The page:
Its chairperson, Chris Sidoti, has been Australian Human Rights Commissioner (1995–2000), Australian Law Reform Commissioner (1992–1995) and Foundation Director of the Australian Human Rights and Equal Opportunity Commission (1987–1992).
Can the the NSW planning department’s Joint Regional Planning Panel boast such quality of independence?
As some may know, Woolworths also makes significant profit from poker-machine addicts. But a new study by activist group GetUp! says it targets socially disadvantaged areas (see www. getup.org.au/profiting-from-poverty).
Farmers squeezed by a tightening supermarket duopoly and alarming suicide rates in the bush are rarely reported in the national press; its newspages are instead filled with colourful full- page ads by Coles and Woolies undercutting each other.
With retail, perpetuating the illusion that cheap is always best only serves the retailer and consumer, not the producer.
Competition, while a bedrock of western prosperity, has diabolical consequences if it isn’t regulated or examined. One could well expect a renewed liquor licence application from Dan Murphy’s in due course, if not a supreme court challenge. With unlimited legal funds available, why wouldn’t they?
As of going to print, broadcaster Alan Jones and radio station 2GB (that he part owns) are losing advertisers fist over dollar due to comments he made about the prime minister’s now deceased father.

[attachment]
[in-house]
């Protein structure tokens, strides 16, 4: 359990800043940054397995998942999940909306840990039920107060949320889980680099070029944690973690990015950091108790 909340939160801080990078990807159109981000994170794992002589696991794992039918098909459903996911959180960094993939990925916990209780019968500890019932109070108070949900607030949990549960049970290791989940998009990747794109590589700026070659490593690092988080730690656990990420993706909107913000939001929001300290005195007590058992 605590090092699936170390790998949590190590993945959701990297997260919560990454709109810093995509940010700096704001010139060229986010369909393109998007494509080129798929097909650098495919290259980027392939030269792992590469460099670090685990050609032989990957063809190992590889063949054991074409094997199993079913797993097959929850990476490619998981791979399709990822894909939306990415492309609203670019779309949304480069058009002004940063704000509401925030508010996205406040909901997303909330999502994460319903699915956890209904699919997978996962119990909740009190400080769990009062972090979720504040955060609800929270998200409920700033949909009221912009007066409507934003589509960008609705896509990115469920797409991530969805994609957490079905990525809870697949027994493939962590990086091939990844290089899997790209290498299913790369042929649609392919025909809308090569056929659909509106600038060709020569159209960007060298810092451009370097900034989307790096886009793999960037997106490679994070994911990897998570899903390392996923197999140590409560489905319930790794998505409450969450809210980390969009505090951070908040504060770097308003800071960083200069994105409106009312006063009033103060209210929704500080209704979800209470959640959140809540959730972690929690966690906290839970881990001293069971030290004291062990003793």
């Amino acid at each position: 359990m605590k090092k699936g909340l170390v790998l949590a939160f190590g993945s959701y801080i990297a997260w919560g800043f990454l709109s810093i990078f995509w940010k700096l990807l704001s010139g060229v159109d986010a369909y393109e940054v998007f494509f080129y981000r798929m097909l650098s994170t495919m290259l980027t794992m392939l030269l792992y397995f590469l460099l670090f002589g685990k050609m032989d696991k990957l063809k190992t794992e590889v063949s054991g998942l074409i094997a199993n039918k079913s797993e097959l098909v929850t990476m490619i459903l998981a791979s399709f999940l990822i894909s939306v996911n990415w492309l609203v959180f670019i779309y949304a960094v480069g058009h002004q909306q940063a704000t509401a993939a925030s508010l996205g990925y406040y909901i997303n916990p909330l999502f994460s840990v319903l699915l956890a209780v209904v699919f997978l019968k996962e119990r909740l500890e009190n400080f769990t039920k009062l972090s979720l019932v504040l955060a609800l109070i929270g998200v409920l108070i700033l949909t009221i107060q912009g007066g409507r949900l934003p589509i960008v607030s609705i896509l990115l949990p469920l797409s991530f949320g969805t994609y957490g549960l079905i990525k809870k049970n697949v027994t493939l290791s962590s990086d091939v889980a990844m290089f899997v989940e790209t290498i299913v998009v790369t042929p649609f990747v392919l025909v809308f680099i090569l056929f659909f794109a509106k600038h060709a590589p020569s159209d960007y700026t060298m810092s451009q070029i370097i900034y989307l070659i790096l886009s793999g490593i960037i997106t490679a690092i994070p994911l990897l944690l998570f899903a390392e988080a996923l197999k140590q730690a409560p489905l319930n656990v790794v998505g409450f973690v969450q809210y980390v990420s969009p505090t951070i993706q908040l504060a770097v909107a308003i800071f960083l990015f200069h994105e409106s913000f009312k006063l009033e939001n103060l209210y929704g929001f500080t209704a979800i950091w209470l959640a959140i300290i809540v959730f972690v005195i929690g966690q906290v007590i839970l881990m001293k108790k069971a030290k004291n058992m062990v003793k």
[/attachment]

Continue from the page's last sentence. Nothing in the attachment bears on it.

And supermarket giant Woolworths is also under fire, according to Fairfax’s www.brisbanetimes.com.au.
‘A jacket made out of a chaff bag, a reference to Jones’s remarks [about Gillard being dumped at sea in a chaff bag], was donated to the Liberal Club dinner as an auction item by Woolworths community relations manager Simon Berger.’
Mr Berger claims to the Times to have attended the function ‘in a private capacity’, while Woolies has been forced to ‘suspend’ the occasional advertising they do with the show.
‘Woolworths in no way supports the comments made at that function,’ the statement reportedly said.
It’s obvious that Woolies and everyone one else associated had to say it was inappropriate, right? But the remarks are similar to what he’s been saying for years – yet this has sparked a fire-storm.
The Chaser did a brilliant parody of overlaying The Beatles song Julia with Alan and his ilk’s vitriolic rants against the PM, so the intent has been swilling around for years.
It’s speech he is well adept at and is designed to divide.
As journalist/author George Monbiot recently said on ABC radio’s Late Night Live, the only way to make change happen is action. Ask your redneck brother-in-law to explain why they listen to Jones and his ilk. Or better yet, as www.change.org says, petition the companies that still advertise on 2GB.
Those remaining include Telstra, Hyundai, Volvo, Roses Only, St George Bank, Harvey Norman, Toyota, Virgin... more at https:// www.facebook.com/SackAlanJones/posts/209484422516022.
Lock the Gate organisers were correct to drop Jones; however, I am sure there were plenty who would have relished the opportunity to heckle the old man in person. Myself included.